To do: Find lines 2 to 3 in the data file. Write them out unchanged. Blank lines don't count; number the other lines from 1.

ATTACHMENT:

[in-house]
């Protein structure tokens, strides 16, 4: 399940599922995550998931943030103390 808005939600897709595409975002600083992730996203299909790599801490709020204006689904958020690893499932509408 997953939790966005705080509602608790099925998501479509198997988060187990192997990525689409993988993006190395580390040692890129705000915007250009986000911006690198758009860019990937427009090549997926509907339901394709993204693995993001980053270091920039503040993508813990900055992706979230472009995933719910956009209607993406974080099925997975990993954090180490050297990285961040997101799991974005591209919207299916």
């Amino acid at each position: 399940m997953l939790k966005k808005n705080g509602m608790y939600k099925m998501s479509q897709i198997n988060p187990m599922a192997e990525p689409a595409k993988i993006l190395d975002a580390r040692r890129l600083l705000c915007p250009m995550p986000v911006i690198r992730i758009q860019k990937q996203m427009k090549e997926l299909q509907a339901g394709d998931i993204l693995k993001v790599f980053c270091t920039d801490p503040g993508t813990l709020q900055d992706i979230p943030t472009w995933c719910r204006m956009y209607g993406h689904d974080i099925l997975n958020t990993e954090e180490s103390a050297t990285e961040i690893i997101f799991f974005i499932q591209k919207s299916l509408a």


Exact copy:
């Protein structure tokens, strides 16, 4: 399940599922995550998931943030103390 808005939600897709595409975002600083992730996203299909790599801490709020204006689904958020690893499932509408 997953939790966005705080509602608790099925998501479509198997988060187990192997990525689409993988993006190395580390040692890129705000915007250009986000911006690198758009860019990937427009090549997926509907339901394709993204693995993001980053270091920039503040993508813990900055992706979230472009995933719910956009209607993406974080099925997975990993954090180490050297990285961040997101799991974005591209919207299916």
């Amino acid at each position: 399940m997953l939790k966005k808005n705080g509602m608790y939600k099925m998501s479509q897709i198997n988060p187990m599922a192997e990525p689409a595409k993988i993006l190395d975002a580390r040692r890129l600083l705000c915007p250009m995550p986000v911006i690198r992730i758009q860019k990937q996203m427009k090549e997926l299909q509907a339901g394709d998931i993204l693995k993001v790599f980053c270091t920039d801490p503040g993508t813990l709020q900055d992706i979230p943030t472009w995933c719910r204006m956009y209607g993406h689904d974080i099925l997975n958020t990993e954090e180490s103390a050297t990285e961040i690893i997101f799991f974005i499932q591209k919207s299916l509408a």